27. 27.  Italian Protected Marine Areas: they are made up of parts of the sea, coastal or not, in which human activities are restricted. They are 27 and the most important is the Cetacean Sanctuary. Protected Areas Cetacean Sanctuary
  28. 28.  Other protected areas, national and regional: They are protected areas that are not covered by the previous categories and they are more than 170. Protected Areas Oasis Dunes Tirrenia
  29. 29.  To these must be added the Italian wetlands, 52 areas considered of international importance under the Ramsar Convention. Protected Areas Lagoon of Orbetello
  30. 30. Art  Over the centuries, Italy has brought an important contribution to world culture. From its history, Italy has many national monuments declared as such by a specific law that recognizes the cultural and artistic importance for the community. “La Gioconda” painted by Leonardo da Vinci.
  31. 31. Architecture • Italy brings the testimonies of different types of architectures. The most important architectural styles are Palaeochristian and Byzantine, Romanic, Gothic, Baroque and Neoclassical.  Palaeochristian and Byzantine: In the Palaeochristian era, with the spread of Christianity, italian churches resumed models of the Roman basilicas, with a central nave flanked by side corridors. The interior of San Pietro's Basilica in Vatican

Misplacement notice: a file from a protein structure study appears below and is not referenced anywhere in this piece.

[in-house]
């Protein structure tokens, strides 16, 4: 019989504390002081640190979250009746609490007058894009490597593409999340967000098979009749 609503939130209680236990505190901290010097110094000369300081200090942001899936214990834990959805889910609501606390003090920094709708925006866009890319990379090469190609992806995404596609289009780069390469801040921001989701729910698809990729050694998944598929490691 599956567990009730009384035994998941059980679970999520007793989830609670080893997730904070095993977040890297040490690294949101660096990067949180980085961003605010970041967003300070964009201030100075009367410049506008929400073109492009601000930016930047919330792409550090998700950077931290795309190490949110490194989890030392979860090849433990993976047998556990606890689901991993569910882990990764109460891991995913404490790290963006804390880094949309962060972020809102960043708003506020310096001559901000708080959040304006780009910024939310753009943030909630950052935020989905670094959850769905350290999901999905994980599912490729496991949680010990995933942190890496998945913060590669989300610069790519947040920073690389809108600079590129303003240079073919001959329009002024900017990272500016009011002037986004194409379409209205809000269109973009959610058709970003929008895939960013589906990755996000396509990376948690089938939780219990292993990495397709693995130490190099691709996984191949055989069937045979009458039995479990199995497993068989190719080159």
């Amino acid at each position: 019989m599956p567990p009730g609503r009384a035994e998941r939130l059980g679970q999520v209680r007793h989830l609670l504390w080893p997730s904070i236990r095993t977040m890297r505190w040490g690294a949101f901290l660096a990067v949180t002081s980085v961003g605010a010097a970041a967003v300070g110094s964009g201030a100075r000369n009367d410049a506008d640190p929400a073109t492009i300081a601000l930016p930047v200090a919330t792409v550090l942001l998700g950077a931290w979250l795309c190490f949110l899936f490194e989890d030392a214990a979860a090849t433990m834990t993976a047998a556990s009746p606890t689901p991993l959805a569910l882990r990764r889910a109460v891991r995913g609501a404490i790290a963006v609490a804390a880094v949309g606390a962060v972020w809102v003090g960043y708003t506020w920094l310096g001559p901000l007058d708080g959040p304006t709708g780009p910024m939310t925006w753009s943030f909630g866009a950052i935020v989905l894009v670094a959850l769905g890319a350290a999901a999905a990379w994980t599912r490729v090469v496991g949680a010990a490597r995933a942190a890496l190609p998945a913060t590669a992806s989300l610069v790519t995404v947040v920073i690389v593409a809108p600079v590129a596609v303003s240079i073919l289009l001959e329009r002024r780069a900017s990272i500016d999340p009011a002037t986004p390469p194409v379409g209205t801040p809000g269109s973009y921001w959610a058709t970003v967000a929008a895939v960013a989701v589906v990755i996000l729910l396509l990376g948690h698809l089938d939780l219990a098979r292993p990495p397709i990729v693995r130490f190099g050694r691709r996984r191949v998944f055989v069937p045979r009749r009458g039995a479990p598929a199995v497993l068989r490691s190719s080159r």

32. 32.  Romanic:The Romanesque architecture in Italy covers a period of XI century. The art scene is very varied, with "Romanesque" with regional characteristics, both in terms of the types of construction materials to be used, the latter depended heavily on local availability. Architecture the cathedral of Pisa
  33. 33.  Gothic:The Gothic in Italy is not implemented technical and structural innovation of French cathedrals, preferring to keep the construction tradition established in previous centuries. Architecture Basilica of San Francesco in Assisi
  34. 34.  Baroque: Baroque architecture developed in the seventeenth century, during the period of absolutism. In fact the fundamental characteristics of Baroque architecture are curved lines, sinous trends such as ellipses and spirals. Architecture San Pietro’s Square in Rome
  35. 35.  Neoclassical: Neoclassical architecture emerged in Italy in the second half of the eighteenth century. The period of development of this style corresponds to what economic historians call the industrial revolution. Architecture Church of San Francesco di Paola in Naples
  36. 36. Painting and sculpture  With the late Empire and the barbarian invasions start the process of decentralization leading to flourish most capital and artistic centers such as Milan, Ravenna and Pavia. The paintings remained firmly anchored to the Byzantine models until the thirteenth century. In Tuscany Nicola Pisano, Cimabue and Giotto pose the basis for a real revolution figurative, characterized by the true representation of space, the human figure and its suffering. The painting of the nativity of Jesus made by Giotto